public, encouraging transgender issues to stay in the dark. In contrast,
progression came in 2010 but was heavily scrutinized in the media as a “beg for
attention” (Bissell, 2010 cit. The Daily Mail, 2011). Lana Lawless is a
transgender athlete who is considered legally, socially and physically female
(Ross, 2010) however was unable to compete due to LPGA’s ‘female at birth’
policy. Lawless sued claiming it violated California state civil rights laws
(Zeigler & Huntley, 2013) therefore resulting in LPGA creating a more
inclusive policy. This movement is positive as it encourages gender equality in
golf however a few who expressed their opinions had only negative things to
say. The case was described as “an issue in personal gain” (The Daily Mail,
2011) rather than a celebration of an individual’s bravery to fight for their
rights. This indicates the detrimental power the media possesses. These
previous examples contrast with the news of Robert Millar’s recent gender
transition that has been casted in a very positive light by the media and has
been received openly by the public.

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Robert Millar, “the greatest road cyclist Britain
had produced” (Dickinson, 2017), revealed new female identity as Philippa York
this summer and continues to talk publicly about her challenging and inspiring
sex change in the media today.  In
many media outlets York is presented as an incredible athlete and journalist
and the announcement of her sex change casts a positive light on revealing
trans identities to the public. York believes society now has a “much better acceptance
and understanding” and hopes “this will be a step forward for everyone” (Lawless,
2017). Firstly, it is apparent that ‘The Guardian’ and ‘Cycling News’ are the
most prominent media outlets presenting this story and the majority of
information provided is issued by online newspapers and social media. The
Guardian covers York’s progression beginning on July 6th 2017 with
the headline: ‘Philippa York: ‘I’ve known I was different since I was a
five-year-old’. Notably, the name Robert Millar isn’t mentioned highlighting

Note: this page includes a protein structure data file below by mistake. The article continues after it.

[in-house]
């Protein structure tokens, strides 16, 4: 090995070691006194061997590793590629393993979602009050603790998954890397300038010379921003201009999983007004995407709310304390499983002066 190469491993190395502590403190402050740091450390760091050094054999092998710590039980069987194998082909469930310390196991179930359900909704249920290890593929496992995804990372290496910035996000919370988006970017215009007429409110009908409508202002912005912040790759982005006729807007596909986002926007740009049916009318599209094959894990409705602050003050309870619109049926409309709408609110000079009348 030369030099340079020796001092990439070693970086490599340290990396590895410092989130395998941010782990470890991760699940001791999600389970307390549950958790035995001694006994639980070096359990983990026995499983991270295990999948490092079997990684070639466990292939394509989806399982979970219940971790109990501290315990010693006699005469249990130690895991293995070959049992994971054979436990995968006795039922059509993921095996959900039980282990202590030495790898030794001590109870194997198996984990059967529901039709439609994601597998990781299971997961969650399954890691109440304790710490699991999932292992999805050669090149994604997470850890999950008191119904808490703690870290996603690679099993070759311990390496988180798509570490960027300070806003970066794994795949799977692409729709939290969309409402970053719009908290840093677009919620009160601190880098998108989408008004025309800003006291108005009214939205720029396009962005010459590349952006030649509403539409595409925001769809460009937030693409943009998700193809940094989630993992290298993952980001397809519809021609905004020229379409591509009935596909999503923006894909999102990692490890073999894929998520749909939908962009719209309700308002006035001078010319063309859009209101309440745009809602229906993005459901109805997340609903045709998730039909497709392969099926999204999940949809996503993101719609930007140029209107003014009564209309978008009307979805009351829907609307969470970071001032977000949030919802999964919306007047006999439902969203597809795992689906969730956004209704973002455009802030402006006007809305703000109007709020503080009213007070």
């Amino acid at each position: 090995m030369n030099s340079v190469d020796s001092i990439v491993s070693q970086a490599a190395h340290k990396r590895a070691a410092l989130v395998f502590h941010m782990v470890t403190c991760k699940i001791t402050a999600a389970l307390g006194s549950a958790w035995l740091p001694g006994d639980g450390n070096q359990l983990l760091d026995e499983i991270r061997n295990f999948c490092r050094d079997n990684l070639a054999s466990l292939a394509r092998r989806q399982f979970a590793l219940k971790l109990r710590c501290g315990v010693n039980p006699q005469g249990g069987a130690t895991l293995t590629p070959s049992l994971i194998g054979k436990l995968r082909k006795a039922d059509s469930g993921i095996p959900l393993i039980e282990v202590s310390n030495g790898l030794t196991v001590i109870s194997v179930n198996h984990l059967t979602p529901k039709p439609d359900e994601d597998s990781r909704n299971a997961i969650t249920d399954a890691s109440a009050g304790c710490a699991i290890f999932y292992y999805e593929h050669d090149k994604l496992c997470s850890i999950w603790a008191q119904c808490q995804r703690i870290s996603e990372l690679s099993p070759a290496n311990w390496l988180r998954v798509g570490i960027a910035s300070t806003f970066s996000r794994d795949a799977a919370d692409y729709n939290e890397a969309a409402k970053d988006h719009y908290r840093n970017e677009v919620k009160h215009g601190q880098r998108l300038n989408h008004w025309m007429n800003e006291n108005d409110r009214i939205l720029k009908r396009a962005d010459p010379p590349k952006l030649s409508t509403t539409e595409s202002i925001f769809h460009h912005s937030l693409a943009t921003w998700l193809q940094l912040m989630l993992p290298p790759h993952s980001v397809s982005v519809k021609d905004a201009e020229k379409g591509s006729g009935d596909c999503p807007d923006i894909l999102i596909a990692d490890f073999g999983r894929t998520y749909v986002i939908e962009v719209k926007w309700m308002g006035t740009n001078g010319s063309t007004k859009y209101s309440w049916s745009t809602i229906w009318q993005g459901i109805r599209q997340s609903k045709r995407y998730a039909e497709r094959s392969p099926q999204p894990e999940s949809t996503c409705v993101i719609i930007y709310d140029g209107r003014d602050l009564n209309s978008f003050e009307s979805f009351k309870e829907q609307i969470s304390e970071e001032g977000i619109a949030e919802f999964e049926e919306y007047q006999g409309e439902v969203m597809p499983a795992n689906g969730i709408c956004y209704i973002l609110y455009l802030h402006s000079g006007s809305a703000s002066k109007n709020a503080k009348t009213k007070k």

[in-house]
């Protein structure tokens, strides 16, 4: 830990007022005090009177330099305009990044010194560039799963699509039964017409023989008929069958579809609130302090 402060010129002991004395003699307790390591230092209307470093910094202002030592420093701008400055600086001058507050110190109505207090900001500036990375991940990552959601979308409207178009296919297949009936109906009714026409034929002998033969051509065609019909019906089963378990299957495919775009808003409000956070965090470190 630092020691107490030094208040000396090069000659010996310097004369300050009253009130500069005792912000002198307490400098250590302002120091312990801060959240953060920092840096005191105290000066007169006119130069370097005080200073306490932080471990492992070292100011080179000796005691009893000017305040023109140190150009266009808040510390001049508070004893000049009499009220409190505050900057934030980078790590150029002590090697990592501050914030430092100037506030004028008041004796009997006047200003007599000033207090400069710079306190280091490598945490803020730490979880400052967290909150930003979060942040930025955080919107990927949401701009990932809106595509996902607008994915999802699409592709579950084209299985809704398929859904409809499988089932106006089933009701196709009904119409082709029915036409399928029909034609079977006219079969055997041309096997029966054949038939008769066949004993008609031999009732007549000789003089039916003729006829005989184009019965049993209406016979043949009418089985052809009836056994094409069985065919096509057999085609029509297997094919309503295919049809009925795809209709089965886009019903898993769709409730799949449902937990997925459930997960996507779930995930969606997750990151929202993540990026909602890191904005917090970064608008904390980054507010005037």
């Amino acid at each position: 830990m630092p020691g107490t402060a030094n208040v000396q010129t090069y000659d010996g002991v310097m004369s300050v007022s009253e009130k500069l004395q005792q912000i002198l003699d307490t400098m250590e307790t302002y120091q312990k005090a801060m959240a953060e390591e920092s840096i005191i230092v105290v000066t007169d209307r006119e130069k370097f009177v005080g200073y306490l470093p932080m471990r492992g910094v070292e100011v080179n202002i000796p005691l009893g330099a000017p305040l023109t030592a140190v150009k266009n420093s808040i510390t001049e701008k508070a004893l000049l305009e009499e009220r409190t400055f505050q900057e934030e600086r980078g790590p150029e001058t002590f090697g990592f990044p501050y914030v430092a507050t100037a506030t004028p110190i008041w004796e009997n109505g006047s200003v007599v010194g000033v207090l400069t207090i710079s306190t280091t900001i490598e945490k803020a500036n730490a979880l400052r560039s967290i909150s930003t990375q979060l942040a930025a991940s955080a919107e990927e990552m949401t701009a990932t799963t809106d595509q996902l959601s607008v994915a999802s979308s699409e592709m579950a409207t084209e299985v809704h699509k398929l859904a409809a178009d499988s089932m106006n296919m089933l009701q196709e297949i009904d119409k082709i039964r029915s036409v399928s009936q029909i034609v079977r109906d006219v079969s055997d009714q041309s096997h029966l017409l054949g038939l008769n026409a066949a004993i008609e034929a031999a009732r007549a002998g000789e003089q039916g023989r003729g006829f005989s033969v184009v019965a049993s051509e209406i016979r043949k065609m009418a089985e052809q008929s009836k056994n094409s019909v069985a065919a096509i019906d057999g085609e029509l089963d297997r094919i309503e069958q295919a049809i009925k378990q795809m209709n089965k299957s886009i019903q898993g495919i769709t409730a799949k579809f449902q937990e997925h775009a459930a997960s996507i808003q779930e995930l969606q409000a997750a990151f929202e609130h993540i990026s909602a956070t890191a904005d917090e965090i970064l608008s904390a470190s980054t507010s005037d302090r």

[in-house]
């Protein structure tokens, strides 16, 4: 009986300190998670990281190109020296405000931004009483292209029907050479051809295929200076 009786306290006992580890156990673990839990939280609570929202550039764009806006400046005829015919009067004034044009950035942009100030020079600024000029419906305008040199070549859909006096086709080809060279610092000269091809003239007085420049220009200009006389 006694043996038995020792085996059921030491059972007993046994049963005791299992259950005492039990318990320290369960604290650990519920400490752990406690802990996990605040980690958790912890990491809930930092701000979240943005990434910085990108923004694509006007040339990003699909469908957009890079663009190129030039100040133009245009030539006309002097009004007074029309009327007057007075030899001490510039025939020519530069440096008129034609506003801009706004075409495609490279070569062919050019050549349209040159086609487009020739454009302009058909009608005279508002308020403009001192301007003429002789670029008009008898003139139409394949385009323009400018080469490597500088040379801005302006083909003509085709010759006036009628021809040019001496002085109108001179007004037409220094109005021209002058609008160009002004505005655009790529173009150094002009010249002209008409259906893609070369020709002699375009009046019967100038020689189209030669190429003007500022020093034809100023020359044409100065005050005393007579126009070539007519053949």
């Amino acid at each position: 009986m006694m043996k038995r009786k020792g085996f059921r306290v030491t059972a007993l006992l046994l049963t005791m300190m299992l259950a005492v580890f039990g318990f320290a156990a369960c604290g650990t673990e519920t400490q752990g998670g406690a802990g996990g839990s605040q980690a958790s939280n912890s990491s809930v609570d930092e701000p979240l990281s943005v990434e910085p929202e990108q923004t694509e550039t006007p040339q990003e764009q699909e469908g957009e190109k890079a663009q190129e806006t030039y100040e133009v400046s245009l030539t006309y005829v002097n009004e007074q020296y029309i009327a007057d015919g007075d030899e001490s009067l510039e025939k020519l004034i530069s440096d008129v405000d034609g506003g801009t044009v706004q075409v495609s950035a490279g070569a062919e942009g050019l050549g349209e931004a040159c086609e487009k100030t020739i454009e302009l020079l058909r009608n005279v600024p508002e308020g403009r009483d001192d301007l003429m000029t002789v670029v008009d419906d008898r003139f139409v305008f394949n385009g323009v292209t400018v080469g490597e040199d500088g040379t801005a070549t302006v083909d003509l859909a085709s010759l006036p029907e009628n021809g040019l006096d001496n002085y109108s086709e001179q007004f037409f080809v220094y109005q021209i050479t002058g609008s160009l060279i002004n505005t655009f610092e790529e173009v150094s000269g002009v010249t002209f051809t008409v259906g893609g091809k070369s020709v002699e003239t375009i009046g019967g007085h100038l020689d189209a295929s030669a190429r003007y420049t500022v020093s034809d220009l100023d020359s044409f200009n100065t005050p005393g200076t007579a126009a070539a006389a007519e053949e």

the acceptance and recognition of her new identity rather than reminiscing the
past. It also recognizes this wasn’t just a walk in the park or a sudden
decision but rather a struggle with gender dysphoria that York battled with
from a young age. This is significant as it illustrates to the public the long
period of time it has taken York to go through with the change and it
encourages transgender youths that they are not alone. Within this article,
York expresses the importance of recognizing athletes as real people with real
personal issues rather than just a successful sportsperson. Although the
article recognizes the talents of both Millar and York, it also sheds a very
positive outlook on making the step of gender transition – “LGBT issues are
barely ever raised in cycling, which is why York’s going public is a key
moment; she is taking the sport into new territory” (Fotheringham, 2017). York
is pictured smiling at the top of the article displaying her happiness with her
new identity. Unlike other online newspaper articles such as in ‘The Mirror’
(July, 2017), the image is not positioned next to a photograph of Robert Millar
for comparison. The positioning of the two identities together encourages
scrutiny of the bodily gender differences rather than celebration of York’s new
identity. Cycling News also represents York’s sex change in a positive light
however it focuses more directly on the impact this has on cycling as a sport,
headlining a recent article – “Philippa York: Cycling’s conservative culture
suppresses LGBT issues” (December, 2017). The establishment of a transgender
role model in professional cycling was non-existent before York and cycling
news is positively using York as a